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Adiabatic Expansion of A Gas

6 Answers
If a gas expands adiabatically, how do you calculate the temperature of the gas? The combined gas law states that P1V1/T1 = P2V2/T2 giving T2 = P2V2T1/P1V1 If a gas is under an initial pressure of 1 bar for instance and then expands to atmospheric pressure without the transfer of heat so that Boyle's law doesn't apply, what is the new temperature T2? In the equation above, P2 = (1/2)P1 since the pressure P1 reduces from 2 bar absolute to atmospheric pressure P2 which is 1 bar absolute. However there are two unknowns in the equation, V2 and T2, so how can T2 be calculated?
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For an ideal gas the expression PV^gamma = constant is well known. Gamma is the ratio of specific heats Cp/Cv, which are the specific heats at constant pressure and constant volume, respectively. This ratio can be shown to be equal to (f+2)/f where f is the number of degrees of freedom of the molecules of the gas. For a mono-atomic gas f=3, and gamma = 1.66, for example. The original expression can be rewritten in terms of T and P using the ideal gas equation resulting in

T^gammaP^(1-gamma) = constant.

If you halve the pressure, for gamma = 1.66, the temperature will drop by a factor of 0.76. If the gas started at room temperature (300 K), the final temperature would be 227.7 K.

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I tried to do a quick experiment with my air compressor by blowing up a plastic bag quickly to explore this.

The tank was at a pressure of 8 bar gage = 9 bar absolute, the temperature was 10 deg C or 283 K.
For air, gamma is 1.4

This should result in the temperature dropping to 150K as the air expanded to atmospheric pressure. I used a digital thermometer with a probe on the end of the cable to check the temperature. I only noticed a drop of a few degrees. So presumably the air was able to heat up through the bag and the time constant of the probe was too large and the air had warmed before the thermometer was able to respond.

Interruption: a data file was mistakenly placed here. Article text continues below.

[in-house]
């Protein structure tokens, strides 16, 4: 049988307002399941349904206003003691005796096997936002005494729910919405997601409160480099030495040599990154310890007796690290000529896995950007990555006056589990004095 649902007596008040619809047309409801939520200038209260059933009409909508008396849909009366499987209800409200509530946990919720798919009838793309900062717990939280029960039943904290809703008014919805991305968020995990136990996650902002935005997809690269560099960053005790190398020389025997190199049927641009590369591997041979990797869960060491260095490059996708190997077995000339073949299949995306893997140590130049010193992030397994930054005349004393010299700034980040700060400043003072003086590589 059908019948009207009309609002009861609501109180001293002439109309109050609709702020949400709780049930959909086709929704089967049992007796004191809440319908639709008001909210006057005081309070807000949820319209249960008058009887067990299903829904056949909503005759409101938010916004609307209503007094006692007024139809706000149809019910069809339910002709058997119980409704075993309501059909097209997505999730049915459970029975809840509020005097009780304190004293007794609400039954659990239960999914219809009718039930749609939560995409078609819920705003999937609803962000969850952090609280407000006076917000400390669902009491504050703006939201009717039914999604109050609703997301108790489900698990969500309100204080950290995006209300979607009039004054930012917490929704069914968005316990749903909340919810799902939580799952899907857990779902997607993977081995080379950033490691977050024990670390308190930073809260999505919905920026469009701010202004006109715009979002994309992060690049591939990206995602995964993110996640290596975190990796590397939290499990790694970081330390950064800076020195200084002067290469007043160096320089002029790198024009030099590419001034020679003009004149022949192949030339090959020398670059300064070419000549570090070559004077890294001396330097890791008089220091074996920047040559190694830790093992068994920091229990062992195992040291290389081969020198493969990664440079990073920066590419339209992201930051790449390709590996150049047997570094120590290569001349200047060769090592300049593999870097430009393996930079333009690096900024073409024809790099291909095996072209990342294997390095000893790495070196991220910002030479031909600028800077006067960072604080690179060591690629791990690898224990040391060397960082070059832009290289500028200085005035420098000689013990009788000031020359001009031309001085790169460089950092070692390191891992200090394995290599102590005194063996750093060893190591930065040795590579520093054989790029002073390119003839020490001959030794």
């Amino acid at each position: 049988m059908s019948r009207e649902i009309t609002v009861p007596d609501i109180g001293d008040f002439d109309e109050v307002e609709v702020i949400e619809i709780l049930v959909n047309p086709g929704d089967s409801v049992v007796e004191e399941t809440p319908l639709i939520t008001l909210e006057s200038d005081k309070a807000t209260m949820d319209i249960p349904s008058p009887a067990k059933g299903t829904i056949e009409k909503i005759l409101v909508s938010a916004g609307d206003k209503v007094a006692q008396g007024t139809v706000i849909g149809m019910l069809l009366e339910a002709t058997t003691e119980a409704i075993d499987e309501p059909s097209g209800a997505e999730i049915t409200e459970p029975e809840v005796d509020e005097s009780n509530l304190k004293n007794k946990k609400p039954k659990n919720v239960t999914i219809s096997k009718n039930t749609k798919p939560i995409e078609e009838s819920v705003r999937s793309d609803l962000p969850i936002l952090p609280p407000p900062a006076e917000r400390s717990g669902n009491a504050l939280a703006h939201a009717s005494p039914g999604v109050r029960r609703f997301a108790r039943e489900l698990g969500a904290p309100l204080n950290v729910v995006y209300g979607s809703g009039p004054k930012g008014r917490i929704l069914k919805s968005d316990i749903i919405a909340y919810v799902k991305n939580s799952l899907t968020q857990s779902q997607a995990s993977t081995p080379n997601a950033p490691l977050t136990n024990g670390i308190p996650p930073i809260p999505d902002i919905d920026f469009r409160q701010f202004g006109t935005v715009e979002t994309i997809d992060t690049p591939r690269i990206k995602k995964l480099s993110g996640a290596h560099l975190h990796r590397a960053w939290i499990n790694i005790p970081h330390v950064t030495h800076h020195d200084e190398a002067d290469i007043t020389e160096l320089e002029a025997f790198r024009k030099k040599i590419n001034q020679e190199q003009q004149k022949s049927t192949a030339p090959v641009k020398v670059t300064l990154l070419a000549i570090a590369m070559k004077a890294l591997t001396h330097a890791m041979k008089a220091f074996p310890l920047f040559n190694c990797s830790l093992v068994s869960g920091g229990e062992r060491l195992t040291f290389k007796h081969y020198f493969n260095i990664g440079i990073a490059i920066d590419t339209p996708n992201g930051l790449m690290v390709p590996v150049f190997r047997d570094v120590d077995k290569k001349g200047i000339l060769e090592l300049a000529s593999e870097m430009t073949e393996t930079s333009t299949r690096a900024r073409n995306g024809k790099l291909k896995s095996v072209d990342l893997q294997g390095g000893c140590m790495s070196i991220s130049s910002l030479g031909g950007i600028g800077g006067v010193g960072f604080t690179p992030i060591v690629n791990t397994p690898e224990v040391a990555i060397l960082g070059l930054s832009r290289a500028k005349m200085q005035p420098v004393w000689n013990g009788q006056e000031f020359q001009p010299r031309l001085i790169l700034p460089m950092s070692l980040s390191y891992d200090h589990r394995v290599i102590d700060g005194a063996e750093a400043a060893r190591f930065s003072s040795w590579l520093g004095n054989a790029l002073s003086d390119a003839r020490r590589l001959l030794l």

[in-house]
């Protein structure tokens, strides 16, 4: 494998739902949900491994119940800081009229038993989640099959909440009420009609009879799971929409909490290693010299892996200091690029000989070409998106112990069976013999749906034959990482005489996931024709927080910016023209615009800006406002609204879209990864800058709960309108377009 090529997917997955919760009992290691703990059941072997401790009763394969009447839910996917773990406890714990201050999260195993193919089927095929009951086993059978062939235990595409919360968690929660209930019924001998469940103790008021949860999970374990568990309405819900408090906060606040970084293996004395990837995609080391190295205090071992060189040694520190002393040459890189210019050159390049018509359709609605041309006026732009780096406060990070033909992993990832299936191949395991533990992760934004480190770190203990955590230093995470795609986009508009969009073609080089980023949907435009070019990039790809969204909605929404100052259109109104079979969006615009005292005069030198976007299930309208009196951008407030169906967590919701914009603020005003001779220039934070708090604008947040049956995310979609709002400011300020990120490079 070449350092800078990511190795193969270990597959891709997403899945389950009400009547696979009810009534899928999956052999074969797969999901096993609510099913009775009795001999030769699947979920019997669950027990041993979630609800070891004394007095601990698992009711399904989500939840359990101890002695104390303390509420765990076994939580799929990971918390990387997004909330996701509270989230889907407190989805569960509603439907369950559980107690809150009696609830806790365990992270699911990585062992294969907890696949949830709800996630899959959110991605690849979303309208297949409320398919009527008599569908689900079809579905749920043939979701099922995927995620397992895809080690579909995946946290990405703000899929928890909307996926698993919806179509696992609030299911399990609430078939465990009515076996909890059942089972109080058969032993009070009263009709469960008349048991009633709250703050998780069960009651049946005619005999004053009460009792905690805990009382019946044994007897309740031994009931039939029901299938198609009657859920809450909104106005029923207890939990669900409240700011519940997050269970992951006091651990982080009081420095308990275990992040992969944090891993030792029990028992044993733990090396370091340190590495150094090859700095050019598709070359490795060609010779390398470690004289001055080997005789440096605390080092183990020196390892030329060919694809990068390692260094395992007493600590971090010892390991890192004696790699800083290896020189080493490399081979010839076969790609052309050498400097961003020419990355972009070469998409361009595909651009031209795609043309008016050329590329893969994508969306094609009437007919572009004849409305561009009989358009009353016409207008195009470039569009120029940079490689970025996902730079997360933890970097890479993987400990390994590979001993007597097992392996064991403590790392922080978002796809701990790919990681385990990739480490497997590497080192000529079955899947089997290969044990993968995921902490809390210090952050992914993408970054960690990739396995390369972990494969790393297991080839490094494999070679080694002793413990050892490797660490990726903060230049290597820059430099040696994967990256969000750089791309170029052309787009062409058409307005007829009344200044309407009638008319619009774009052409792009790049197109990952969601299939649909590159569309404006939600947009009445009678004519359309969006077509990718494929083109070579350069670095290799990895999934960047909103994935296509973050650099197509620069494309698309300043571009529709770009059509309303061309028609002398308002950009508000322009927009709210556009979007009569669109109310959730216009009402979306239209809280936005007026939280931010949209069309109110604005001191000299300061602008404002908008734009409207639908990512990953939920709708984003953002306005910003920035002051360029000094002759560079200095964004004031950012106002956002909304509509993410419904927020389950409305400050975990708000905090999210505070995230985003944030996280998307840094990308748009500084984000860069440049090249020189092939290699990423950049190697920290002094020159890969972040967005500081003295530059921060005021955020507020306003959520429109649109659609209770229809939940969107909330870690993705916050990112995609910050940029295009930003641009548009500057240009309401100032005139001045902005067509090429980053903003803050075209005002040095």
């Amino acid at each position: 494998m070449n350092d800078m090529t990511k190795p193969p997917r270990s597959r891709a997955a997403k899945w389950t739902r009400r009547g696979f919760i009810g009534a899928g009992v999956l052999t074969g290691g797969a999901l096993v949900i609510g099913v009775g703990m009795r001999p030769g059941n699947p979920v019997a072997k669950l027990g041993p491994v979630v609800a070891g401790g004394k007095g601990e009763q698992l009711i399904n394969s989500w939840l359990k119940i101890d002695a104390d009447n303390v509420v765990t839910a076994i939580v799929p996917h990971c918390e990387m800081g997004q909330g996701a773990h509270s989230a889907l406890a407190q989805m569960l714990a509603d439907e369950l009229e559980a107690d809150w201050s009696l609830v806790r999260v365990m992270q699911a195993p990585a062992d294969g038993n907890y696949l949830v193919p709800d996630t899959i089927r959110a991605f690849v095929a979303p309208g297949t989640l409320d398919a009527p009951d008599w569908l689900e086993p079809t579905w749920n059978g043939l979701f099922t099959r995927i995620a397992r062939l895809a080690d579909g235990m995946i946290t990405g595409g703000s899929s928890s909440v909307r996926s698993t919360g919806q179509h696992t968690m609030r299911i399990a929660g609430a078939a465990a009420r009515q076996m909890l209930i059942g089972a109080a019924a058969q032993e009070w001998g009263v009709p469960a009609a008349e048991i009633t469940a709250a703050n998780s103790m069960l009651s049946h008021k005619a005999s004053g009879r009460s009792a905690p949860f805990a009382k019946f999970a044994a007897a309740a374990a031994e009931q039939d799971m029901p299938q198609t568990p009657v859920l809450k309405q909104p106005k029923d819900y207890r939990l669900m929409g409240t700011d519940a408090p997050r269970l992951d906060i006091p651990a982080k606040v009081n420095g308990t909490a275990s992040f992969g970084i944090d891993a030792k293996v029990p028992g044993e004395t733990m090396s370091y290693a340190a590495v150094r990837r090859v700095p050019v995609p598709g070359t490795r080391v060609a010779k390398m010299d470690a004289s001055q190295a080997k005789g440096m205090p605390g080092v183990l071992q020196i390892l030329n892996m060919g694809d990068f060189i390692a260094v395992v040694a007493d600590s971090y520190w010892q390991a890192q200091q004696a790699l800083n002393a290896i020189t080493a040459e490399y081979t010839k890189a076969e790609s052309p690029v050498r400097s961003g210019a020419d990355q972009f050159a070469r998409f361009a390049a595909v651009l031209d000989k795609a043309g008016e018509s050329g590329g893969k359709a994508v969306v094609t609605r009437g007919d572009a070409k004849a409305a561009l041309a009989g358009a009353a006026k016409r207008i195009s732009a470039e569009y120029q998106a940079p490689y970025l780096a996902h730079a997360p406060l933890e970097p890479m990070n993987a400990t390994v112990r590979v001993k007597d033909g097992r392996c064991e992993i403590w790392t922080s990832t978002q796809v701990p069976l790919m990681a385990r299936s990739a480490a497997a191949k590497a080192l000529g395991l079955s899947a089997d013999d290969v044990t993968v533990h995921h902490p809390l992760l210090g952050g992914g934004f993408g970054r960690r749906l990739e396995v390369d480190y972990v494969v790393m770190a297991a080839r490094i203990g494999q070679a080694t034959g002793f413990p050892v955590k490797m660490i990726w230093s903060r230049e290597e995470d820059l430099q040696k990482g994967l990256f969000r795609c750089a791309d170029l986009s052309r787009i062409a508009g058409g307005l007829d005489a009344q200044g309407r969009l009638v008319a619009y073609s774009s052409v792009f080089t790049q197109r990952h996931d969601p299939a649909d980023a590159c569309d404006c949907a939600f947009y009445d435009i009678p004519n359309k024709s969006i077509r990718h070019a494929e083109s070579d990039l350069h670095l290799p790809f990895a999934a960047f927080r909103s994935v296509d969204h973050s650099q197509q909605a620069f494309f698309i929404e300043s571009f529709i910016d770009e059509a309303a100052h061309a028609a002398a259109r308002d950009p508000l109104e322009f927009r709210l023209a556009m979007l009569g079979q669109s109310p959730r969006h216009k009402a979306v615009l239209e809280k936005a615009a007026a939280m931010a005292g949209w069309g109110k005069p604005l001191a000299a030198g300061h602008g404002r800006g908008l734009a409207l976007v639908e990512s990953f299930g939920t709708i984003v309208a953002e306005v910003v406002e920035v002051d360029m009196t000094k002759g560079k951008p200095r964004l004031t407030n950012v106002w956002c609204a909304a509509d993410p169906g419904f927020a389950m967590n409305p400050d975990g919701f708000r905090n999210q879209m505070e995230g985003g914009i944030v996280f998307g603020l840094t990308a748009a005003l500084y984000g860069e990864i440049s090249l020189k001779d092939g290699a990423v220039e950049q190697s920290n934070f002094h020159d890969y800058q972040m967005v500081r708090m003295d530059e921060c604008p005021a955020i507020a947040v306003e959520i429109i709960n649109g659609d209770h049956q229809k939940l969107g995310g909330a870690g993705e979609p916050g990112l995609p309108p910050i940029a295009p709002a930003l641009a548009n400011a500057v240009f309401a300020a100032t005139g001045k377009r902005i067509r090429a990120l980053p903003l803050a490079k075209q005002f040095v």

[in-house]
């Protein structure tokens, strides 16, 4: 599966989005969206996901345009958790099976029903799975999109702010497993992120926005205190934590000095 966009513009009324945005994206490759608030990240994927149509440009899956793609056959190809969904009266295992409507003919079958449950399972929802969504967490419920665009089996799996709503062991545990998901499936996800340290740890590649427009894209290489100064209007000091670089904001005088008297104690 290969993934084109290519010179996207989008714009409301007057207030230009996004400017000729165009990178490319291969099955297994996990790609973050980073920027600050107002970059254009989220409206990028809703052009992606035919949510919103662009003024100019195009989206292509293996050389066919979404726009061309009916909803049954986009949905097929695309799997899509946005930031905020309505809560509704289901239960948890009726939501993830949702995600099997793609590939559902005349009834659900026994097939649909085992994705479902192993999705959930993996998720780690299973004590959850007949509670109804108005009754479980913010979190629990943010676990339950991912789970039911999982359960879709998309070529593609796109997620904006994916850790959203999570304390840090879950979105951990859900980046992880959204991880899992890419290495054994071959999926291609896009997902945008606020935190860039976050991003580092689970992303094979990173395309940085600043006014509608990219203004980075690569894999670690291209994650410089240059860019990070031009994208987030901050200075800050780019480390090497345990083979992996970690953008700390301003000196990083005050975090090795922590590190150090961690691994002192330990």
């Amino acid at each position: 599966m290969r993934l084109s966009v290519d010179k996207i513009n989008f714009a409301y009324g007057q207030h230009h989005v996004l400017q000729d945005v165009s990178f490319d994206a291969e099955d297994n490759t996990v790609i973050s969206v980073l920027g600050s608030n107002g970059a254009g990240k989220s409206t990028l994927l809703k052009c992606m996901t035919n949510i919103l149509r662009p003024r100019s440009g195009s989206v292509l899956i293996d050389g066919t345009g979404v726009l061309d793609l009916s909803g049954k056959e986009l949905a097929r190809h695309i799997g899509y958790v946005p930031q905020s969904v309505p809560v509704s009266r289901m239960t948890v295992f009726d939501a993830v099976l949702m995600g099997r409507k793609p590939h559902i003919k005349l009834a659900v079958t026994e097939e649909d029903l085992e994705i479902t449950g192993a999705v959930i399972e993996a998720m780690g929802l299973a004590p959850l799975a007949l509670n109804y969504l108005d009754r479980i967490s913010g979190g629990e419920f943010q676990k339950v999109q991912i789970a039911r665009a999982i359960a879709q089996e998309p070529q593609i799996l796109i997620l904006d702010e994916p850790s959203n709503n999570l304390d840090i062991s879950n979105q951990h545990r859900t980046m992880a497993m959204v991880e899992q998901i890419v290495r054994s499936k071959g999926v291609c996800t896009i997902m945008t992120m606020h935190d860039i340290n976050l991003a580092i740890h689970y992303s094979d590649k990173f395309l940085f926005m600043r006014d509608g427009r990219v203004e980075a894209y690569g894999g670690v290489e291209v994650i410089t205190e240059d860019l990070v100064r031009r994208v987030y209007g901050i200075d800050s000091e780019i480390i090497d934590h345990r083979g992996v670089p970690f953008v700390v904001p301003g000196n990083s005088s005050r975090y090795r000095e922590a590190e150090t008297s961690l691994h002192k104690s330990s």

I'll try this again using some expanded polystyrene to act as an insulator.

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The pressure of the gas reduces to atmospheric pressure as it expands. So yes, the volume increases. However there is no heat transfer through the walls of the vessel. So you could think of a vertical cylinder and piston arrangement where initially, the piston is weighted from above. The gas is compressed and heat energy flows out into the surroundings. The compression is isothermal so the process follows Boyle's law. Now the weight is removed allowing the gas to expand and the piston to move upwards. The pressure within the cylinder eventually reaches atmospheric. This expansion is adiabatic with no heat transfer. So there is a drop in temperature, just like when air is released from an air compressor tank or an aerosol is sprayed.

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This is not clearly worded. Adiabatic implies no heat transfer, which seems to include your situation, but you say it is non-adiabatic. For an adiabatic process (PV)^gamma will be constant and gamma can be calculated for different molecules. It is 1.66 for single atom molecules (ideal gas). So please clarify the question.

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Now you are suggesting that the volume remains constant since the gas stays in the same vessel as the pressure is reduced. Is this accomplished by reducing the amount of gas then? Or does it somehow expand into a larger vessel perhaps also doing work and the pressure goes down at the same time?

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Ok, I should have said adiabatic or non-isothermal. So the gas is thermodynamically isolated with no transfer from its containment vessel or surroundings.

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